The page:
En presteblogger i England, Fr Ray Blake, har skrevet et interessant innlegg om pave Benedikt og hans vektlegging på sannheten. Han skriver bl.a.:
… … Truth was front and centre of the Benedictine pontificate, and along with it a certain intellectual precision and a desire to define precisely what we mean and what the Church believes. This type of precision was always at the heart of Ratzinger’s ministry, it was there in his time of Prefect of the CDF. I think a great turning point occurred with his commissioning of Cardinal Schönborn to produce the Catechism of the Catholic Church. I remember speaking to a seminarian who said, «Until the Catechism was published in 1994 we were told any old rubbish was Catholic teaching, then we were able to check for ourselves. It was amazing the effect a copy of it in a seminary class room on even the most way out lecturer». Therefore 1994 became a significant turning point, when ‘the faith’ was placed in the hands of ordinary Catholics, rather than something which was claimed by ‘specialists’. Another great turning point was Dominus Jesus in 2000 which brought precision to our christology and ecclesiology.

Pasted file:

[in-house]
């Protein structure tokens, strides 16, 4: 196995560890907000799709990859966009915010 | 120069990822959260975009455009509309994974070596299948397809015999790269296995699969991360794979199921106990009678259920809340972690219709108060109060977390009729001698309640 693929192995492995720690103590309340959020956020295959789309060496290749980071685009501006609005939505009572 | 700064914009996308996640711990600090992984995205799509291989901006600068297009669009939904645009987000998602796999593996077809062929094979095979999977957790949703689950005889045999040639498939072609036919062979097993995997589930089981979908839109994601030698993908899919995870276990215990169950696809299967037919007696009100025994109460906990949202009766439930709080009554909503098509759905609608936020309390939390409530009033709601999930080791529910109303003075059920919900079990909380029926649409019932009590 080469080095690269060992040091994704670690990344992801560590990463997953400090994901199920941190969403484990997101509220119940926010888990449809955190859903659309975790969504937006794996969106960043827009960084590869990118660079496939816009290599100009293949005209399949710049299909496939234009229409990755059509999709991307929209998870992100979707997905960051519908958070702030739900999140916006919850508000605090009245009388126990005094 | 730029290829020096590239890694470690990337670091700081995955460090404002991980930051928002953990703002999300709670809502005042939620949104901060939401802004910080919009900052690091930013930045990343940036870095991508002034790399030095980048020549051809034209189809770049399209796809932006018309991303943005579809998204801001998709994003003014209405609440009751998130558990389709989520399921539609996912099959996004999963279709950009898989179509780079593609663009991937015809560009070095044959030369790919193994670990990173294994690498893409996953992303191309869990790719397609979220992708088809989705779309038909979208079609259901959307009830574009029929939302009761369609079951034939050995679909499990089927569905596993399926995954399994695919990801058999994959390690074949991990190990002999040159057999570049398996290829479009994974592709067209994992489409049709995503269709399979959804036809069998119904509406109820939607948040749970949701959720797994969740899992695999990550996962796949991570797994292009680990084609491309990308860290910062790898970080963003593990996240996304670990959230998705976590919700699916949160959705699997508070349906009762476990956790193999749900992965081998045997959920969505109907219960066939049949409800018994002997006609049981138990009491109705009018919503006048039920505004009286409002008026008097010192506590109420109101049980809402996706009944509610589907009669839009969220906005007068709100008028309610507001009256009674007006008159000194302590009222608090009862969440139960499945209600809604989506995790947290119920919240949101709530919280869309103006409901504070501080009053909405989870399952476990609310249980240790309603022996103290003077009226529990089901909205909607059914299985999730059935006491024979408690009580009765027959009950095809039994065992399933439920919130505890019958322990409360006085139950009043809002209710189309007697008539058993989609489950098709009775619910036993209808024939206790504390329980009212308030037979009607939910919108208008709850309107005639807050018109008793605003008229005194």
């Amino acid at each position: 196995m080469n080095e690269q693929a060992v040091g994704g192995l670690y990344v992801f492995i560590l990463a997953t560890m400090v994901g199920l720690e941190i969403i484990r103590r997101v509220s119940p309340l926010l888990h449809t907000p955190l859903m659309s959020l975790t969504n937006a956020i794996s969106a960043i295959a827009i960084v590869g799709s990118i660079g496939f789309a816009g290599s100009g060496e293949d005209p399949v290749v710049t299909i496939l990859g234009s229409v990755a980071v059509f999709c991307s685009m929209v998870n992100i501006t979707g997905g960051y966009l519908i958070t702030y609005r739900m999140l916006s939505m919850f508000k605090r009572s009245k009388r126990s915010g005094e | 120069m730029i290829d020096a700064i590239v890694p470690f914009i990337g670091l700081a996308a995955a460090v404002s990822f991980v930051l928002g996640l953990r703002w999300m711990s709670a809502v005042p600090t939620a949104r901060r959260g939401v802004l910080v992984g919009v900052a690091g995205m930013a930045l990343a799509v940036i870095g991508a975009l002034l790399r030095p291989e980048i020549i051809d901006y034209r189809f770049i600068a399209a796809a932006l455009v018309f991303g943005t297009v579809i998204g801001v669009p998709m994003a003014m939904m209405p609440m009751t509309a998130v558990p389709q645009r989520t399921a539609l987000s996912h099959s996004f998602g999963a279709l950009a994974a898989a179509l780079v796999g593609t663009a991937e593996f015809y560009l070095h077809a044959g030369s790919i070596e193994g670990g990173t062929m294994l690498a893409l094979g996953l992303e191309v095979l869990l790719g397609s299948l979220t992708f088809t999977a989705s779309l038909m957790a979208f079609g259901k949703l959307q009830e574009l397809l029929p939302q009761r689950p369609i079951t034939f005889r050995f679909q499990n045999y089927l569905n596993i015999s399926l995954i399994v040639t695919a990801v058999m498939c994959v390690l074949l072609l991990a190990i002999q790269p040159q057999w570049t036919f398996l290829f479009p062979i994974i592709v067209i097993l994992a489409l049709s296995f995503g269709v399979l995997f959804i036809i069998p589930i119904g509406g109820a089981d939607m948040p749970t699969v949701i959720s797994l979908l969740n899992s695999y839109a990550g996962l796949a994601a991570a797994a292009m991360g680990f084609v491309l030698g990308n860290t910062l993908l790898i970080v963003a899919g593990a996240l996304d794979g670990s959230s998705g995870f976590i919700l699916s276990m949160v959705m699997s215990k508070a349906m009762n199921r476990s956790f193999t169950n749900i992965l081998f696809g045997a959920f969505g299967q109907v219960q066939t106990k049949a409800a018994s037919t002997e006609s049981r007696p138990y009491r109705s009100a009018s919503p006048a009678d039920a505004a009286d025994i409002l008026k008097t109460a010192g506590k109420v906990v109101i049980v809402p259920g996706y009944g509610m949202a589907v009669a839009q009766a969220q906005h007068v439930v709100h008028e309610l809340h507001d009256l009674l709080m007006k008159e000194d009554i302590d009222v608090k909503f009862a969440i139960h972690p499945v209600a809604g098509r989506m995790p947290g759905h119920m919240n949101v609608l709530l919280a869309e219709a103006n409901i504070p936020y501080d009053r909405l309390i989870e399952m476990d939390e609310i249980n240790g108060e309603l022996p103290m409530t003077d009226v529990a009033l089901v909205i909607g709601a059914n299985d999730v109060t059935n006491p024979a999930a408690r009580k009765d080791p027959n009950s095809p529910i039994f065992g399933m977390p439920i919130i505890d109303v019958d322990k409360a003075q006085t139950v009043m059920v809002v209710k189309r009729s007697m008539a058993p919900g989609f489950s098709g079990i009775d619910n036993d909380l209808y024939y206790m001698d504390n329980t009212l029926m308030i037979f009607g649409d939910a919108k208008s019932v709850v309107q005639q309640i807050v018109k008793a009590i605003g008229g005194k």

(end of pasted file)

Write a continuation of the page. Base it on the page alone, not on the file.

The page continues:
Benedict’s pontificate was a search for truth that animated countless Catholics, I suspect this was one of the reasons for the rise in numerous Catholic citizen journalists and the flourishing of the Catholic blogosphere. More importantly I believe that it gave rise to a culture for transparency, openness and accountability in the Church. Benedict made it possible for us to ask the simple question, «Is this true?» and to expect an answer, He gave us a point of reference to understand that there were not many truths but one Truth and that this Truth is the Incarnate Word, the 2nd Person of the Holy Trinity, Jesus Christ himself an objective and real presence that should be at the heart of the Church. For Benedict a denial of Truth was a denial of Christ himself, an obfuscation of it an obfuscation of Christ, a lack of clarity about it, a lack of clarity about Christ.
Truth for Benedict was the disinfecting sun-light, it was the answer to corruption and self-seeking within the Church, as much as it was to false teaching or to obfuscation or a lack of transparency or on a more mundane level bishops covering up child abuse, financial corruption or lobby groups, gay or otherwise, or plain heresy.
The search for Truth seems to have stimulated vocations to the priesthood, it certainly gave an impetus to Catholic intellectual life and the desire of Catholic intellectuals to teach and give ordinary Catholics an intellectual underpinning to their faith. … …